A group of business students were given the opportunity to meet Nick Hewer today. As always, the students were a credit to Wallingford School as they asked questions in a confident and mature manner.
When asked about their meeting with Nick, they said, "The Q and A was relaxed and friendly. Nick was open about sharing his experience and knowledge which we found very useful. We learnt that in order to have a productive career in business we need to be focused, have a passion and an end goal. Nick reassured us that our prospects were realistic and tangible."
Our Year 11s on the other hand were challenged to think about their post 16 options, where would they like to be in a year's time? What career plans do they have in mind? And, how will they achieve their goal?
Nick asked each student about their plans, some choosing 6th Form or College, others thinking about apprenticeships, service careers, university or even a gap year experience to open up opportunities.
A big thank you to Nick for visiting us today.
A reminder that we are having a non-uniform day tomorrow, October 22nd.
This is to support the Sixth Form appeal in aid of refugees from the war in Syria.
Students are allowed to come dressed in anything that they know the school would consider decent and inoffensive. The general theme is Halloween, but people should not feel obliged to stick to the theme if they prefer not to. Neither do we want parents encouraged to spend lots of money, last minute, on costumes. The aim is to raise money to help others in greater need than ourselves and we would like to encourage a donation of £1.50 or so per student.
We would also ask students in fancy dress to be careful around little children when coming to and from school. What is fun for a teenager can be disturbing for an infant. In particular please don't wear a mask on the way to school or on the way home.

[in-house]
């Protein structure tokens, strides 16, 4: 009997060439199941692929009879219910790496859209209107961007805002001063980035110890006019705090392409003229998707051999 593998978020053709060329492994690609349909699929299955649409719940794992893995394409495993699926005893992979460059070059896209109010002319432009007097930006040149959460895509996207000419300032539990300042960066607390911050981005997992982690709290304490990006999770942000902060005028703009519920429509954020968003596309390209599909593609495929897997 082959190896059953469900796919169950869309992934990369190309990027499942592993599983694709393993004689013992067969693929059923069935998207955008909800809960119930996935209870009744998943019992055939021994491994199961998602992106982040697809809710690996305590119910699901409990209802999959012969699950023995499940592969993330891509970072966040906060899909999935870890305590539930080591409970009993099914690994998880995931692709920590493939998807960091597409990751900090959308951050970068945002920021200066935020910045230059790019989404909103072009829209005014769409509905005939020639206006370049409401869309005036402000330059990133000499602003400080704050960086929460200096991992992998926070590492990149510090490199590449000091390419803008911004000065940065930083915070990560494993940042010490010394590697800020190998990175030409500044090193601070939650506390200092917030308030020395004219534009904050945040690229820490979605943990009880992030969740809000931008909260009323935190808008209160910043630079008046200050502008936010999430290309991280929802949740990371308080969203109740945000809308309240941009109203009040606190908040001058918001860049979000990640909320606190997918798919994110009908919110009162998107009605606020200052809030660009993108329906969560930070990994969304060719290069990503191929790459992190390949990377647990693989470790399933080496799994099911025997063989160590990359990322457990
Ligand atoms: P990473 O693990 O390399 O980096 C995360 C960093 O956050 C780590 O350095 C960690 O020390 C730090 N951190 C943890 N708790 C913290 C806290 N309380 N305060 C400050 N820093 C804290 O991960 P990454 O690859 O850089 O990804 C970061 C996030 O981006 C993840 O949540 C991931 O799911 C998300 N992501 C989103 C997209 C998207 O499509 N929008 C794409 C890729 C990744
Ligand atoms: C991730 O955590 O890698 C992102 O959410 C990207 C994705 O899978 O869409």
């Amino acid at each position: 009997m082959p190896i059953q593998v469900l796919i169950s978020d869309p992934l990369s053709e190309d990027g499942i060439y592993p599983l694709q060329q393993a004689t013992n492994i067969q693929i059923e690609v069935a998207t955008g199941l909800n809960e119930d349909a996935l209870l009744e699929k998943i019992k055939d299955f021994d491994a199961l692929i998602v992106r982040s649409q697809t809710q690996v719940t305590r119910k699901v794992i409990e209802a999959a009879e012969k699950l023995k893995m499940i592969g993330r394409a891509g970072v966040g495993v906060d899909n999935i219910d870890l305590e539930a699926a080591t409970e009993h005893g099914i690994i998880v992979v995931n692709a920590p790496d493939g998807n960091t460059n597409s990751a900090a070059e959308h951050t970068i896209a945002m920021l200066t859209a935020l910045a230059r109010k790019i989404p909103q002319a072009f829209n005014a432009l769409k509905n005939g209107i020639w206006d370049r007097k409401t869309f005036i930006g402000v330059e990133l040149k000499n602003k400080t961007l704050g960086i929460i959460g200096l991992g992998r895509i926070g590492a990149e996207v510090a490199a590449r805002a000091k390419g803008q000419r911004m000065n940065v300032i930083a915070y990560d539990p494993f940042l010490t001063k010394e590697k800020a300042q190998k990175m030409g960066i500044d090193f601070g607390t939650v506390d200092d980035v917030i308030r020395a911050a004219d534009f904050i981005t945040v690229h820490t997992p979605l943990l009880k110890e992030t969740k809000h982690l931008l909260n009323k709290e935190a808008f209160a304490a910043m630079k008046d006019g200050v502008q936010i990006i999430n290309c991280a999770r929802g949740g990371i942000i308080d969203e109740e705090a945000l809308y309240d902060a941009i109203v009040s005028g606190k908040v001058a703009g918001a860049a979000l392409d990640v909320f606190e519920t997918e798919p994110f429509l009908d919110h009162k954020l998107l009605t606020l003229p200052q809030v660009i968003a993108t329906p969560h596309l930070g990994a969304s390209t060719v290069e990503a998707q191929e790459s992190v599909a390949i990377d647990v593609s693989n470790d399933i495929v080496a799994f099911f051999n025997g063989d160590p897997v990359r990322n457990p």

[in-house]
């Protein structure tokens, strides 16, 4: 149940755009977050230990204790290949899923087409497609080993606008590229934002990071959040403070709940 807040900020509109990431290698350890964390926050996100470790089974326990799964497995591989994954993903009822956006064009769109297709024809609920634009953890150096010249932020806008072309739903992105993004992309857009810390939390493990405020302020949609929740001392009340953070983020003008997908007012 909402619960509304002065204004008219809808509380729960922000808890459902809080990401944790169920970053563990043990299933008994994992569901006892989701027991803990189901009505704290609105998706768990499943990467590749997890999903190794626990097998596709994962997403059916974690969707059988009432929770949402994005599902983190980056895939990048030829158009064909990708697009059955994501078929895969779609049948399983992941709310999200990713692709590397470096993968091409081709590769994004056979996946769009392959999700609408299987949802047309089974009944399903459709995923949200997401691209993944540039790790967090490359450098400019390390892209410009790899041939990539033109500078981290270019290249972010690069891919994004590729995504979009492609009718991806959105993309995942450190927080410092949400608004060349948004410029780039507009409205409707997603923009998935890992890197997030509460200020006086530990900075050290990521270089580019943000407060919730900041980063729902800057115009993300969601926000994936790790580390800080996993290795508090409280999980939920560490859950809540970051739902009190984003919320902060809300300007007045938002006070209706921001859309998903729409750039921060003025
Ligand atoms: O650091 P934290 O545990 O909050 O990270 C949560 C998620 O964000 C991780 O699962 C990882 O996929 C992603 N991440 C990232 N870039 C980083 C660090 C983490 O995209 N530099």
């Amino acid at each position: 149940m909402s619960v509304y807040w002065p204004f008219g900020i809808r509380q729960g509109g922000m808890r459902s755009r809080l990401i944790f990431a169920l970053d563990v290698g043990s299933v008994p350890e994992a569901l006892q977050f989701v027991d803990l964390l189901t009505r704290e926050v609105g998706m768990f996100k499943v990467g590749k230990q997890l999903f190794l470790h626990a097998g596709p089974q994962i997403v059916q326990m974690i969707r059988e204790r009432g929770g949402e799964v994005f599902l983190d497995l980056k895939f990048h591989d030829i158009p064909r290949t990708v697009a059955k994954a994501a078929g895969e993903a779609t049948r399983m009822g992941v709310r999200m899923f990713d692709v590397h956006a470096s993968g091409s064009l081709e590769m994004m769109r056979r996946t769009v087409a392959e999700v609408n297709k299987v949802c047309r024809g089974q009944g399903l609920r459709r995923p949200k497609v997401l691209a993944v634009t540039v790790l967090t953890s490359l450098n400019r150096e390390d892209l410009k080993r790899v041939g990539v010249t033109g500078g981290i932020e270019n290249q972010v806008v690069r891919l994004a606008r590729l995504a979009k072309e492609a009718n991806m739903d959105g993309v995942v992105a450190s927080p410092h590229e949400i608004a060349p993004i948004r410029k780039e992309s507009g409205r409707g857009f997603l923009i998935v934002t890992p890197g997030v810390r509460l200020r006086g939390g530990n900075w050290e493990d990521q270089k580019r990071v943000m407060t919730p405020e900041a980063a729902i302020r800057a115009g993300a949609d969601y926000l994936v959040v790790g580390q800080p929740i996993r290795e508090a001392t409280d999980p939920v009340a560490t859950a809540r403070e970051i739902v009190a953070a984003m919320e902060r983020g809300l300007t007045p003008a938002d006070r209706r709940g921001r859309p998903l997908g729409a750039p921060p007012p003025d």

We hope everyone has some fun, does some good for others and still gets lots of work done.
There is a lot of publicity given to the way young people engage with digital devices and social media, we have been thinking about catching the moment and trying to get people to reflect on whether they, or their children, are on top of the issue.
Social media is a terrific tool and does a great deal of good. It is also very often a part of each problem we face in school that is to do with relationships. We know families use mobile phones to keep students safe and prefer not to stop those who behave wisely using them in school. It is going to be a large part of their world and we want to guide young people into using them safely and to a sensible degree.
We thought of sending something of our own round, but the letter from Mike Dix at Thames Valley Police below says a lot of sensible things at least as well as we might. Please give it a few minutes of your time if you think there may be something to learn from doing so.
Please feel free to contact us if it raises concerns and you think we might help. We are keen to help even if those things that worry you take place at home, outside school hours.
Exam Results 2015